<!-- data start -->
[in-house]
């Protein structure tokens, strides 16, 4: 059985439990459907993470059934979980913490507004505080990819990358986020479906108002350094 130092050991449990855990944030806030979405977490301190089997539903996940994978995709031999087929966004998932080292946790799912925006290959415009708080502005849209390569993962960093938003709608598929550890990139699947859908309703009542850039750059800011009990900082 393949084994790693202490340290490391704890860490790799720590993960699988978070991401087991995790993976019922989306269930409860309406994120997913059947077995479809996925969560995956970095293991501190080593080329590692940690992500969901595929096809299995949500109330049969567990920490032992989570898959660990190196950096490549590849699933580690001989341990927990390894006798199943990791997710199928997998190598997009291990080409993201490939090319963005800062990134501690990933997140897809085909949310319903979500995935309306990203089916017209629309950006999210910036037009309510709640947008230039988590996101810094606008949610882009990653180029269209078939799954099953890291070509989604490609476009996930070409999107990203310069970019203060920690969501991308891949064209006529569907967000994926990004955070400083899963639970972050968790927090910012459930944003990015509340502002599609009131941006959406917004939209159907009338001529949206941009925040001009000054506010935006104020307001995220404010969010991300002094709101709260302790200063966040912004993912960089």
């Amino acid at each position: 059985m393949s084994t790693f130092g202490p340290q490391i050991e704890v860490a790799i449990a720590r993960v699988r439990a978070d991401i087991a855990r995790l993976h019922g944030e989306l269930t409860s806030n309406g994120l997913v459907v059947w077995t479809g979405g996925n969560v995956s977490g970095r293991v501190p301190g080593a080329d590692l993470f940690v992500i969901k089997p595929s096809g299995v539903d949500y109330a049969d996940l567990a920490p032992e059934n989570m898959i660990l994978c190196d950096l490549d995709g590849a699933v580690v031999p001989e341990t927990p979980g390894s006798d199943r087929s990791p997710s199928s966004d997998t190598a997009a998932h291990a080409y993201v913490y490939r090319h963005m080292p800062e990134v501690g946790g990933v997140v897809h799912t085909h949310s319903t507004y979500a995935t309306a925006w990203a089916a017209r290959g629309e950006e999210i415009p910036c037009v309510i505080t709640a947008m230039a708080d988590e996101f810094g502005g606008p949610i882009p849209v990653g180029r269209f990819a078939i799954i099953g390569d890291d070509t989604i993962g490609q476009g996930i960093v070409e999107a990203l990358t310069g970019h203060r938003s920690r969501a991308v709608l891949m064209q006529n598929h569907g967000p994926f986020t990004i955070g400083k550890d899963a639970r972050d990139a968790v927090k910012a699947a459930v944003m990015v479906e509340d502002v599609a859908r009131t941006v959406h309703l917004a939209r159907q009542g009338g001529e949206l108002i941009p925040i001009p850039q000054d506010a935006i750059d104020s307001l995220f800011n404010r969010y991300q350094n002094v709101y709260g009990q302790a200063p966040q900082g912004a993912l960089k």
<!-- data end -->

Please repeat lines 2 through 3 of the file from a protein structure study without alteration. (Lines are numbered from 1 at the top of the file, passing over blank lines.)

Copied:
């Protein structure tokens, strides 16, 4: 059985439990459907993470059934979980913490507004505080990819990358986020479906108002350094 130092050991449990855990944030806030979405977490301190089997539903996940994978995709031999087929966004998932080292946790799912925006290959415009708080502005849209390569993962960093938003709608598929550890990139699947859908309703009542850039750059800011009990900082 393949084994790693202490340290490391704890860490790799720590993960699988978070991401087991995790993976019922989306269930409860309406994120997913059947077995479809996925969560995956970095293991501190080593080329590692940690992500969901595929096809299995949500109330049969567990920490032992989570898959660990190196950096490549590849699933580690001989341990927990390894006798199943990791997710199928997998190598997009291990080409993201490939090319963005800062990134501690990933997140897809085909949310319903979500995935309306990203089916017209629309950006999210910036037009309510709640947008230039988590996101810094606008949610882009990653180029269209078939799954099953890291070509989604490609476009996930070409999107990203310069970019203060920690969501991308891949064209006529569907967000994926990004955070400083899963639970972050968790927090910012459930944003990015509340502002599609009131941006959406917004939209159907009338001529949206941009925040001009000054506010935006104020307001995220404010969010991300002094709101709260302790200063966040912004993912960089």
């Amino acid at each position: 059985m393949s084994t790693f130092g202490p340290q490391i050991e704890v860490a790799i449990a720590r993960v699988r439990a978070d991401i087991a855990r995790l993976h019922g944030e989306l269930t409860s806030n309406g994120l997913v459907v059947w077995t479809g979405g996925n969560v995956s977490g970095r293991v501190p301190g080593a080329d590692l993470f940690v992500i969901k089997p595929s096809g299995v539903d949500y109330a049969d996940l567990a920490p032992e059934n989570m898959i660990l994978c190196d950096l490549d995709g590849a699933v580690v031999p001989e341990t927990p979980g390894s006798d199943r087929s990791p997710s199928s966004d997998t190598a997009a998932h291990a080409y993201v913490y490939r090319h963005m080292p800062e990134v501690g946790g990933v997140v897809h799912t085909h949310s319903t507004y979500a995935t309306a925006w990203a089916a017209r290959g629309e950006e999210i415009p910036c037009v309510i505080t709640a947008m230039a708080d988590e996101f810094g502005g606008p949610i882009p849209v990653g180029r269209f990819a078939i799954i099953g390569d890291d070509t989604i993962g490609q476009g996930i960093v070409e999107a990203l990358t310069g970019h203060r938003s920690r969501a991308v709608l891949m064209q006529n598929h569907g967000p994926f986020t990004i955070g400083k550890d899963a639970r972050d990139a968790v927090k910012a699947a459930v944003m990015v479906e509340d502002v599609a859908r009131t941006v959406h309703l917004a939209r159907q009542g009338g001529e949206l108002i941009p925040i001009p850039q000054d506010a935006i750059d104020s307001l995220f800011n404010r969010y991300q350094n002094v709101y709260g009990q302790a200063p966040q900082g912004a993912l960089k």